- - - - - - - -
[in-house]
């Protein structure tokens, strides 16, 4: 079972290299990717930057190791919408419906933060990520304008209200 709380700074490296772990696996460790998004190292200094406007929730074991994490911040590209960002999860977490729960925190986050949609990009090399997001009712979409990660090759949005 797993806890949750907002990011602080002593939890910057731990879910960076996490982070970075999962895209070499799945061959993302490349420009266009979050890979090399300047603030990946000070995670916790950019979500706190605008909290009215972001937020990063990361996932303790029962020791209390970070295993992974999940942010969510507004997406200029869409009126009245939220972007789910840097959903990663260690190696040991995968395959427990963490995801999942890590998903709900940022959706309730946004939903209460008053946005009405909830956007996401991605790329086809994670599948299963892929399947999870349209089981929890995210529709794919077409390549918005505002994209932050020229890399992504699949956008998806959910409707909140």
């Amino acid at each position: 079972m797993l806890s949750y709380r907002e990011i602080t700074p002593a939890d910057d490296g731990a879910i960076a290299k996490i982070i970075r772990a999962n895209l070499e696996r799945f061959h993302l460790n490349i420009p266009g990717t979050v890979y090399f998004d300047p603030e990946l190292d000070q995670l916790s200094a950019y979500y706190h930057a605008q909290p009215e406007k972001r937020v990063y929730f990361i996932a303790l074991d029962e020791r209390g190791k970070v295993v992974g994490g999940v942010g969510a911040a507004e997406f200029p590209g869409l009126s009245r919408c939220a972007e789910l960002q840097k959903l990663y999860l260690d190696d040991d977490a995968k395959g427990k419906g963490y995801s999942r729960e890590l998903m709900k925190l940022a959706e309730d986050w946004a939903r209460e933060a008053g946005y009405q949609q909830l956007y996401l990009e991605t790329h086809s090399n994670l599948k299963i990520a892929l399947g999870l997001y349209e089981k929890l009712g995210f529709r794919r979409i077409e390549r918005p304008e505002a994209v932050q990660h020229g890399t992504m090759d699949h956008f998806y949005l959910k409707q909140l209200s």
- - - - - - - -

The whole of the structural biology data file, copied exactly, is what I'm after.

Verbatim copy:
[in-house]
């Protein structure tokens, strides 16, 4: 079972290299990717930057190791919408419906933060990520304008209200 709380700074490296772990696996460790998004190292200094406007929730074991994490911040590209960002999860977490729960925190986050949609990009090399997001009712979409990660090759949005 797993806890949750907002990011602080002593939890910057731990879910960076996490982070970075999962895209070499799945061959993302490349420009266009979050890979090399300047603030990946000070995670916790950019979500706190605008909290009215972001937020990063990361996932303790029962020791209390970070295993992974999940942010969510507004997406200029869409009126009245939220972007789910840097959903990663260690190696040991995968395959427990963490995801999942890590998903709900940022959706309730946004939903209460008053946005009405909830956007996401991605790329086809994670599948299963892929399947999870349209089981929890995210529709794919077409390549918005505002994209932050020229890399992504699949956008998806959910409707909140």
């Amino acid at each position: 079972m797993l806890s949750y709380r907002e990011i602080t700074p002593a939890d910057d490296g731990a879910i960076a290299k996490i982070i970075r772990a999962n895209l070499e696996r799945f061959h993302l460790n490349i420009p266009g990717t979050v890979y090399f998004d300047p603030e990946l190292d000070q995670l916790s200094a950019y979500y706190h930057a605008q909290p009215e406007k972001r937020v990063y929730f990361i996932a303790l074991d029962e020791r209390g190791k970070v295993v992974g994490g999940v942010g969510a911040a507004e997406f200029p590209g869409l009126s009245r919408c939220a972007e789910l960002q840097k959903l990663y999860l260690d190696d040991d977490a995968k395959g427990k419906g963490y995801s999942r729960e890590l998903m709900k925190l940022a959706e309730d986050w946004a939903r209460e933060a008053g946005y009405q949609q909830l956007y996401l990009e991605t790329h086809s090399n994670l599948k299963i990520a892929l399947g999870l997001y349209e089981k929890l009712g995210f529709r794919r979409i077409e390549r918005p304008e505002a994209v932050q990660h020229g890399t992504m090759d699949h956008f998806y949005l959910k409707q909140l209200s």